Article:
Senses Reposed

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Chapter 14 - A Night of Perspective

Grant laid awake in bed trying to fall asleep, listening to the light breeze against his trailer. Thoughts of leeches slugged around through his head, when he woke up it would be time for his first day on the job, after all.

Imagining handling the slippery snot-like creatures sent shivers throughout his body. It couldn’t be as bad as it sounded though, right? He wished he would have asked more questions about it, but too many other things were on his mind.

The thought at the forefront of his mind was the way Ambri gave her farewells to him. It sent shivers throughout Grant’s body. She may have known a lot of reasons why people moved to Lyros in general, as she had been living here for some time. Perhaps it was her way of trying to open up to him and have him tell her about his life, although it backfired.

Kale and Ambri seemed to have a long history of knowing each other, and Grant felt a bit suspicious about them. The way they looked at each other, as if their simple dialogue said more than the content it bore. The festivities they mentioned sounded nice in concept, but it was a gathering of all the village residents, surely everyone would force their way around the new people in an attempt to get to know them.

Rhett and Saraiya on the other hand, both of them appeared to be likable people. Grant had known of similar people from his past job, and although he normally wouldn’t make the extra effort to get to know the others, living here wasn’t a job. He wasn’t forced to always be around these people if he didn’t want to be, now he was given a choice, and that made him feel more open to the idea of trying to bond with others. The first night he spent with them was overall a positive experience, but Grant still doubted it. He decided he would try to hang out with them again. Well, maybe I will, he thought.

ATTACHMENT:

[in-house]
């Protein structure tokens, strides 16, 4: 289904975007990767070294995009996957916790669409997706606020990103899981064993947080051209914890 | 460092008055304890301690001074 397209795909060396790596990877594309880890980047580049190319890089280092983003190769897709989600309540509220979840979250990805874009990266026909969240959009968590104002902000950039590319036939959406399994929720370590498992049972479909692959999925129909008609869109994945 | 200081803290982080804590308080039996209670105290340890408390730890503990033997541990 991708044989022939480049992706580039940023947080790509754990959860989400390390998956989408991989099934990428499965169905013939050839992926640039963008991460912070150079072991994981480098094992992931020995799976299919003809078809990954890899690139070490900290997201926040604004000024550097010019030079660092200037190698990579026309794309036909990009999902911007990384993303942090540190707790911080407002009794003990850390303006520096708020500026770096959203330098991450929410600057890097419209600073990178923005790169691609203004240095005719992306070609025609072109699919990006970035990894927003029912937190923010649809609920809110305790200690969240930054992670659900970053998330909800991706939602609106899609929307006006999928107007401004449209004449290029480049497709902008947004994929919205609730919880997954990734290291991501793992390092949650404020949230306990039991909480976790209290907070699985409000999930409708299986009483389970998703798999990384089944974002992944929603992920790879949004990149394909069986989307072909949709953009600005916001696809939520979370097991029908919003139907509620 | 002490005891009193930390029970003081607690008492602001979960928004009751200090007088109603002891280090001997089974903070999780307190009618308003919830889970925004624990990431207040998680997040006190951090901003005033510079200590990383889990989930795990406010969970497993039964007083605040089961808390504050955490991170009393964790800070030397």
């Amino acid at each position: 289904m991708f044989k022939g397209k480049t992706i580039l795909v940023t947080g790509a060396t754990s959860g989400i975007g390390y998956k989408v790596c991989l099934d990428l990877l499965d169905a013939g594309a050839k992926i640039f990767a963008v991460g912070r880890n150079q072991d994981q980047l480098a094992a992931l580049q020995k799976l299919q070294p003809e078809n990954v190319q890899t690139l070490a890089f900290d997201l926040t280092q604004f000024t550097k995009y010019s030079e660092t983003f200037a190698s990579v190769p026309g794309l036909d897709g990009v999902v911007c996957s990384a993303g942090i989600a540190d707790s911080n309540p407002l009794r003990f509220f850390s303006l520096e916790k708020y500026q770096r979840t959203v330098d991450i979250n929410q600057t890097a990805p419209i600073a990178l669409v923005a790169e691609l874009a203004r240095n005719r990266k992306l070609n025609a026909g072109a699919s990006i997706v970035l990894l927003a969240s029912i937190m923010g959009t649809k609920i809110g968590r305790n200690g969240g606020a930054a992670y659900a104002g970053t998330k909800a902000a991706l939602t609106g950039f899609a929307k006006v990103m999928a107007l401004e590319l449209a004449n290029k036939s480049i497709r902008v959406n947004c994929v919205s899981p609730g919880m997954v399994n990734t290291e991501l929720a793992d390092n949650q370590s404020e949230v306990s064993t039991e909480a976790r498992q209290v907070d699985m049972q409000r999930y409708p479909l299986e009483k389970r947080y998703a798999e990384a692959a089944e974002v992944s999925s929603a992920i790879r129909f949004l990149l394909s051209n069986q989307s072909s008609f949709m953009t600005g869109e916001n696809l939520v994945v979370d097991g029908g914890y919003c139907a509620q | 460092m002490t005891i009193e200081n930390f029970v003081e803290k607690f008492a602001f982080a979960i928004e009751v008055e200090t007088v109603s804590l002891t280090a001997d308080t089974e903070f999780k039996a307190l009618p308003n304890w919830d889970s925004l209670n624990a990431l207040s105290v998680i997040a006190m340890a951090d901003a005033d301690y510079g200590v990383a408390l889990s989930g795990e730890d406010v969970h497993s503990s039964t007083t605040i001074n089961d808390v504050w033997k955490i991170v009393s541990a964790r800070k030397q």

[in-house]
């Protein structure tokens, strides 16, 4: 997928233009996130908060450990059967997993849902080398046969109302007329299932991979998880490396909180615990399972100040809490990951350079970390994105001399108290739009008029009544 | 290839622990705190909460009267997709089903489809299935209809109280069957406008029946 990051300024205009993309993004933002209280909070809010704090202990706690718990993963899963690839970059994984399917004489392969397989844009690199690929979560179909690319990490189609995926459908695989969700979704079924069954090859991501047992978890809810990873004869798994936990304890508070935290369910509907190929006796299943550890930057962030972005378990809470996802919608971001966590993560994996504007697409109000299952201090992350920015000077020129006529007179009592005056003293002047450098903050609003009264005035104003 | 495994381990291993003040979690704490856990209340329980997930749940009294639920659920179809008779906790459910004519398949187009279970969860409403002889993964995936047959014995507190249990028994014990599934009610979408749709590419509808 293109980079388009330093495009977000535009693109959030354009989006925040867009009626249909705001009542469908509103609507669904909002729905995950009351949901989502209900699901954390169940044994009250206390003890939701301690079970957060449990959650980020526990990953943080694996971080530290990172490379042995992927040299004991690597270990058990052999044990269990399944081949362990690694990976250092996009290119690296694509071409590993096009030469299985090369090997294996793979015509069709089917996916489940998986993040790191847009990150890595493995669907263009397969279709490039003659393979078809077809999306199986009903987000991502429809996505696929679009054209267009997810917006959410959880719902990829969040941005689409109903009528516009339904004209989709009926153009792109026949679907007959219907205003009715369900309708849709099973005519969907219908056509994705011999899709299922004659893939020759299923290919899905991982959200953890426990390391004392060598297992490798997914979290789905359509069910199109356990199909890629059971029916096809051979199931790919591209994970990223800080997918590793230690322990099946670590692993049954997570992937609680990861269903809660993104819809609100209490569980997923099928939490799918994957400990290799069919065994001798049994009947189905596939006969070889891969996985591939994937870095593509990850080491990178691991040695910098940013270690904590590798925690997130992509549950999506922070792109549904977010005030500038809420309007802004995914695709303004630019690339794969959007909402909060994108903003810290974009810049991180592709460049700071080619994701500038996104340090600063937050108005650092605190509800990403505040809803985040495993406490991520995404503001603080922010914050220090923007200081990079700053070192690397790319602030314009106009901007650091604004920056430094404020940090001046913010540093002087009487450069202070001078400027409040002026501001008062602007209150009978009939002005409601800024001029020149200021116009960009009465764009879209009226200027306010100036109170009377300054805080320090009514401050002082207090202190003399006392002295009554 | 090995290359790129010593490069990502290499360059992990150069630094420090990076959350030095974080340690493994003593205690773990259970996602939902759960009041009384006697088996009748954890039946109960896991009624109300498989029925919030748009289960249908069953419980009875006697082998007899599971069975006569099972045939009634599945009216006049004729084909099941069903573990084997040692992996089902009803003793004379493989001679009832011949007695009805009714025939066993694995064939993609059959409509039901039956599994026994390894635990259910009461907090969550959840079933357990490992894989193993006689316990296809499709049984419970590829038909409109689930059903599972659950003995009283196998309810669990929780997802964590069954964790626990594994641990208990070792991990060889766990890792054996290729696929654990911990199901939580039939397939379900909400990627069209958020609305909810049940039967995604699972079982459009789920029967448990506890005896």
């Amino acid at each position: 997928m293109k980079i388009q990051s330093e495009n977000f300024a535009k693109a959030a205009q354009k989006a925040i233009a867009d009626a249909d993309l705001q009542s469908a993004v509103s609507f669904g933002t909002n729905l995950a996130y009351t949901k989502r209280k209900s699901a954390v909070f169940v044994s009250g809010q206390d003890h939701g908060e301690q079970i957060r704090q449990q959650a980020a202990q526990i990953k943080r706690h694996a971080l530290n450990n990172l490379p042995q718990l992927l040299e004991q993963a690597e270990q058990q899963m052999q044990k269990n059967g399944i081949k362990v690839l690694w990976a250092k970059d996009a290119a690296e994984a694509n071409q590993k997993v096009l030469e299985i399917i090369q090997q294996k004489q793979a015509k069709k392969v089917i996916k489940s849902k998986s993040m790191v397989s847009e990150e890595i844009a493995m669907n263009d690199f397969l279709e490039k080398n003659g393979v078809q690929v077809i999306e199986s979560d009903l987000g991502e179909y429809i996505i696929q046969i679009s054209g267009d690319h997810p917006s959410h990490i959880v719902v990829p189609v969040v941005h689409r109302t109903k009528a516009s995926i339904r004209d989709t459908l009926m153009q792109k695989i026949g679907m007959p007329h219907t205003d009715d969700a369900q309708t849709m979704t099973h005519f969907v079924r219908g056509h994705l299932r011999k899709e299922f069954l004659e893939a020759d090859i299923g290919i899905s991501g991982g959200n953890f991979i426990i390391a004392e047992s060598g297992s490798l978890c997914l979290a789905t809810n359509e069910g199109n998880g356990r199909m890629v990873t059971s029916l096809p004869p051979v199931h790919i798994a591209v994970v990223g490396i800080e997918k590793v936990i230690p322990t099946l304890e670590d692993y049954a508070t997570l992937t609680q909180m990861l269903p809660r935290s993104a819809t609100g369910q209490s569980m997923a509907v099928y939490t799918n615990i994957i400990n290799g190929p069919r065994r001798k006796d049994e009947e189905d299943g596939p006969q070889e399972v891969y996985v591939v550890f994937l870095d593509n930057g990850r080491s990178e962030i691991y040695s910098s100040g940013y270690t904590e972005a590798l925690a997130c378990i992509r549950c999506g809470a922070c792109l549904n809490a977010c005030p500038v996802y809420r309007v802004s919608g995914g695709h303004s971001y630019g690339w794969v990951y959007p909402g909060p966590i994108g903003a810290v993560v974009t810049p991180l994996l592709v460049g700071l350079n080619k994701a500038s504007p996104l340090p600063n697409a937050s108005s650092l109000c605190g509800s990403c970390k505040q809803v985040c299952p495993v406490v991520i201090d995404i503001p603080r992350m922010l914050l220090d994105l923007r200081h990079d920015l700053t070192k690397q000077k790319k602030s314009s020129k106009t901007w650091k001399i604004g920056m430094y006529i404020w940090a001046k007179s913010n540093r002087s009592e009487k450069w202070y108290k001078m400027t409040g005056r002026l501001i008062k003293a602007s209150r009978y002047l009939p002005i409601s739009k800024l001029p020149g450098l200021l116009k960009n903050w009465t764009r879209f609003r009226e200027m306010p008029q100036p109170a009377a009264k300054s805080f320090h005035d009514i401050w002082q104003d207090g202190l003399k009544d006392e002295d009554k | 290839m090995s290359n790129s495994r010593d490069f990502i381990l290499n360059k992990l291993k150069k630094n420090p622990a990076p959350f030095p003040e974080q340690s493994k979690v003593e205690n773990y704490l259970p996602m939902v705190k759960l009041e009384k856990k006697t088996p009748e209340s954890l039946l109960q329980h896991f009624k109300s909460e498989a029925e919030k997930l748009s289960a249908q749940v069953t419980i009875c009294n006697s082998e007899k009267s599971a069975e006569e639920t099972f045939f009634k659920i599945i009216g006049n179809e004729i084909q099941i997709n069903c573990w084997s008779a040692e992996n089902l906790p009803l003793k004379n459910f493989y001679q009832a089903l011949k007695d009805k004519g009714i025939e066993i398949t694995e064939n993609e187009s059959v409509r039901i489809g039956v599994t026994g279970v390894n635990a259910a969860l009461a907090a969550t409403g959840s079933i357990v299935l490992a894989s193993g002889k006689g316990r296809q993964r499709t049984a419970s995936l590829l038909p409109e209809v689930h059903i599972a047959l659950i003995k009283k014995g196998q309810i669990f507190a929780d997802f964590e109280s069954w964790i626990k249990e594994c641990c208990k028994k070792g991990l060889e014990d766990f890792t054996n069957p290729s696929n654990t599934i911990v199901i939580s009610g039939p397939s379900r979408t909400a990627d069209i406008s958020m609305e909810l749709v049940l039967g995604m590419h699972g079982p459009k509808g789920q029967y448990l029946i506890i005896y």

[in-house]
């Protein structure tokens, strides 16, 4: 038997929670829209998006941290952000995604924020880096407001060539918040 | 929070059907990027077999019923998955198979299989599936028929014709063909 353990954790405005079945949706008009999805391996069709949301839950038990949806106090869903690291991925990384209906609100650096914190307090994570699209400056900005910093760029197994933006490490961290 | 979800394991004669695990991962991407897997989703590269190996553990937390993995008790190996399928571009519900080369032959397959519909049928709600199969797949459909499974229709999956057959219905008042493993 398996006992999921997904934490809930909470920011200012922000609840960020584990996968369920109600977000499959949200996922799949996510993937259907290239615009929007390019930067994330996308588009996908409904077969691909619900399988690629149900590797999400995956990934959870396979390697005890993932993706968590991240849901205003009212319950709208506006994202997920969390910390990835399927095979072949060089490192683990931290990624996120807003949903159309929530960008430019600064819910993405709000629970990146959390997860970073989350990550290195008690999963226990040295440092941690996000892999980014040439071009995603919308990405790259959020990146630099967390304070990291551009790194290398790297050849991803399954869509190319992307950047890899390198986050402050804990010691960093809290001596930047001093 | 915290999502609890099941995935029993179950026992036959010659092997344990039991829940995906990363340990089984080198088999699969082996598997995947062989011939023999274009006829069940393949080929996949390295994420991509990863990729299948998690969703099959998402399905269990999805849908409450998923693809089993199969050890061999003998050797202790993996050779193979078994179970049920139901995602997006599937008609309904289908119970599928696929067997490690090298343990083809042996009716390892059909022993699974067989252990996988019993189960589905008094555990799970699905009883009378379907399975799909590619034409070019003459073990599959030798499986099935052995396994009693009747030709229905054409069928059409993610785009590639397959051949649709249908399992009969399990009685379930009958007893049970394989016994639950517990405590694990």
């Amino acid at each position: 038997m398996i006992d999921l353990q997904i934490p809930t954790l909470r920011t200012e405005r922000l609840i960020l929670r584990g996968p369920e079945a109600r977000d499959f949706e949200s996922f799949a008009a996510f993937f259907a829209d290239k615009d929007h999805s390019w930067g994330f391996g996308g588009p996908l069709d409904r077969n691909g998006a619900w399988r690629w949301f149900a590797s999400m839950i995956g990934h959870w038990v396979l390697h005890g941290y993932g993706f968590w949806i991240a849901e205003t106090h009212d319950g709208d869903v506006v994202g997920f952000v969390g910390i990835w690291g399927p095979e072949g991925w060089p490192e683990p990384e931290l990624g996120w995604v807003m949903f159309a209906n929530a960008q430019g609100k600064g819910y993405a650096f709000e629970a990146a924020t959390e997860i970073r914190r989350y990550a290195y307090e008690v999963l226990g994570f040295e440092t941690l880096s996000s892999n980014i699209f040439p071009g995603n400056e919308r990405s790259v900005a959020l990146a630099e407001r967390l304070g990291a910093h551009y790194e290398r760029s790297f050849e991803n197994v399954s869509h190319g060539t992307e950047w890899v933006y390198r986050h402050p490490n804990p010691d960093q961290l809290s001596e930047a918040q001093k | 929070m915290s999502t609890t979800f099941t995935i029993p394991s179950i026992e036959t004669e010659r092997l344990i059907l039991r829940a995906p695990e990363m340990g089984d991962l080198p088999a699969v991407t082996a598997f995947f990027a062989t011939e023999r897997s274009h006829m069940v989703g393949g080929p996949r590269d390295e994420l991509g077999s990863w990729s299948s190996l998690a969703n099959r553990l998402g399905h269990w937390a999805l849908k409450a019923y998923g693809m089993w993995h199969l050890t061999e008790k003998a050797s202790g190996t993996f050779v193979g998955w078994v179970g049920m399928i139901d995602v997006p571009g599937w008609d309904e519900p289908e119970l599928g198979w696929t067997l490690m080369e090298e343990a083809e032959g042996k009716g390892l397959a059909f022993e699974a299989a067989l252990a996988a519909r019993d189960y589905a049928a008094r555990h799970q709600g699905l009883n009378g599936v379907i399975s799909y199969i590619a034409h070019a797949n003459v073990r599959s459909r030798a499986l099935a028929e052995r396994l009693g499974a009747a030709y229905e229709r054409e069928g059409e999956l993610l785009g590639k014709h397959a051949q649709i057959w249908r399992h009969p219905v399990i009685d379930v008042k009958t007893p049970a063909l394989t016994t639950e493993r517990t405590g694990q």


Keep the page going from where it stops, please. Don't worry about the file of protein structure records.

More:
Lars and the other residents, he still had yet to completely meet with. Sure, he spoke with Lars for a few minutes, but that didn’t leave much of an impression for Grant. And he had only seen a few of the other residents when he went to Nha-Stop for the first time, and they stared at him as he drove away.

For a village with such a small population, it would only be natural to be nosy about what is going on. Everyone had probably heard about Grant within half an hour of Jack calling his father and became the talk of the town.

Trying to fix himself into a snug state, Grant tossed his pillows around, plopping his head down over and over. Groaning to himself, flustered at his body not shutting down for the night, he reached around his mattress and tugged it upwards letting it slap back against the frame.

A second slap tapped the floor. He slowly leaned over the side of his bed, and looked down. The room remained shrouded in darkness. He fumbled his fingers along through the carpet until he grazed something. He etched about the smooth surface that quickly turned to rough edges, rock-like, and picked it up.